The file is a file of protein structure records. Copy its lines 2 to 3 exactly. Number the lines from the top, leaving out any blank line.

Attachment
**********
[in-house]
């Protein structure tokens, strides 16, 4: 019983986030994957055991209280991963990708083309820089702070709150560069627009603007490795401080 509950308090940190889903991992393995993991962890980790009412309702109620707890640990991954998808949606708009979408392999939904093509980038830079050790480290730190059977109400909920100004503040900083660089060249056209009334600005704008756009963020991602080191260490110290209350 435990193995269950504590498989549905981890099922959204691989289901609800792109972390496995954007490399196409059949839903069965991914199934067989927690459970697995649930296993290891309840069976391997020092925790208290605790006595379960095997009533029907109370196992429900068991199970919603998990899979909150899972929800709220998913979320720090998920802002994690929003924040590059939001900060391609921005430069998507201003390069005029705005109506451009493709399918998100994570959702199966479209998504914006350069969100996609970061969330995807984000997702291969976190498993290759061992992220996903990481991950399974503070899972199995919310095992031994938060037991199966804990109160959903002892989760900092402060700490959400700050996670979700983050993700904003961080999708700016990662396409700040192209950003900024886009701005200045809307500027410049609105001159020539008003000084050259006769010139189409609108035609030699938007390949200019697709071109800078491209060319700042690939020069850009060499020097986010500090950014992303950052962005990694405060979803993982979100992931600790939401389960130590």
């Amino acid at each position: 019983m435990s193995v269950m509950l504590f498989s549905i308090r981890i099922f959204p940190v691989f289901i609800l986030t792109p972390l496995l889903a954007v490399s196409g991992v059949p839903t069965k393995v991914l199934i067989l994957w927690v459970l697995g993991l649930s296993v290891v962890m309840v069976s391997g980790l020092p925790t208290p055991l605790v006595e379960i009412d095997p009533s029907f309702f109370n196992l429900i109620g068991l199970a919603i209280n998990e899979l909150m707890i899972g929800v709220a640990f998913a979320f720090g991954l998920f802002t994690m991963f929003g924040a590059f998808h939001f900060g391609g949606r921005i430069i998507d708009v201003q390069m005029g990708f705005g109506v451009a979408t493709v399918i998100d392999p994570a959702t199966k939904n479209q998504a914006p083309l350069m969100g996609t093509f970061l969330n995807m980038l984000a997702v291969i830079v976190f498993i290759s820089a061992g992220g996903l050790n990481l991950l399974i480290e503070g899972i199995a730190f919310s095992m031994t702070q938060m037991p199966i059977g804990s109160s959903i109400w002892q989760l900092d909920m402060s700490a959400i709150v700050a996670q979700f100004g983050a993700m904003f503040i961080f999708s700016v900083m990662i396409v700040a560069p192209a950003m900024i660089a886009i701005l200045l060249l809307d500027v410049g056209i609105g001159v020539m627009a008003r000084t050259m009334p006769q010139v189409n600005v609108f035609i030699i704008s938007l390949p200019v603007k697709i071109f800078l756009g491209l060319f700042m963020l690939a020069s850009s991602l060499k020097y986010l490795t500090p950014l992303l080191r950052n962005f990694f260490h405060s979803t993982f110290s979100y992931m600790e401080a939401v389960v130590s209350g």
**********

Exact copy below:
């Protein structure tokens, strides 16, 4: 019983986030994957055991209280991963990708083309820089702070709150560069627009603007490795401080 509950308090940190889903991992393995993991962890980790009412309702109620707890640990991954998808949606708009979408392999939904093509980038830079050790480290730190059977109400909920100004503040900083660089060249056209009334600005704008756009963020991602080191260490110290209350 435990193995269950504590498989549905981890099922959204691989289901609800792109972390496995954007490399196409059949839903069965991914199934067989927690459970697995649930296993290891309840069976391997020092925790208290605790006595379960095997009533029907109370196992429900068991199970919603998990899979909150899972929800709220998913979320720090998920802002994690929003924040590059939001900060391609921005430069998507201003390069005029705005109506451009493709399918998100994570959702199966479209998504914006350069969100996609970061969330995807984000997702291969976190498993290759061992992220996903990481991950399974503070899972199995919310095992031994938060037991199966804990109160959903002892989760900092402060700490959400700050996670979700983050993700904003961080999708700016990662396409700040192209950003900024886009701005200045809307500027410049609105001159020539008003000084050259006769010139189409609108035609030699938007390949200019697709071109800078491209060319700042690939020069850009060499020097986010500090950014992303950052962005990694405060979803993982979100992931600790939401389960130590």
């Amino acid at each position: 019983m435990s193995v269950m509950l504590f498989s549905i308090r981890i099922f959204p940190v691989f289901i609800l986030t792109p972390l496995l889903a954007v490399s196409g991992v059949p839903t069965k393995v991914l199934i067989l994957w927690v459970l697995g993991l649930s296993v290891v962890m309840v069976s391997g980790l020092p925790t208290p055991l605790v006595e379960i009412d095997p009533s029907f309702f109370n196992l429900i109620g068991l199970a919603i209280n998990e899979l909150m707890i899972g929800v709220a640990f998913a979320f720090g991954l998920f802002t994690m991963f929003g924040a590059f998808h939001f900060g391609g949606r921005i430069i998507d708009v201003q390069m005029g990708f705005g109506v451009a979408t493709v399918i998100d392999p994570a959702t199966k939904n479209q998504a914006p083309l350069m969100g996609t093509f970061l969330n995807m980038l984000a997702v291969i830079v976190f498993i290759s820089a061992g992220g996903l050790n990481l991950l399974i480290e503070g899972i199995a730190f919310s095992m031994t702070q938060m037991p199966i059977g804990s109160s959903i109400w002892q989760l900092d909920m402060s700490a959400i709150v700050a996670q979700f100004g983050a993700m904003f503040i961080f999708s700016v900083m990662i396409v700040a560069p192209a950003m900024i660089a886009i701005l200045l060249l809307d500027v410049g056209i609105g001159v020539m627009a008003r000084t050259m009334p006769q010139v189409n600005v609108f035609i030699i704008s938007l390949p200019v603007k697709i071109f800078l756009g491209l060319f700042m963020l690939a020069s850009s991602l060499k020097y986010l490795t500090p950014l992303l080191r950052n962005f990694f260490h405060s979803t993982f110290s979100y992931m600790e401080a939401v389960v130590s209350g």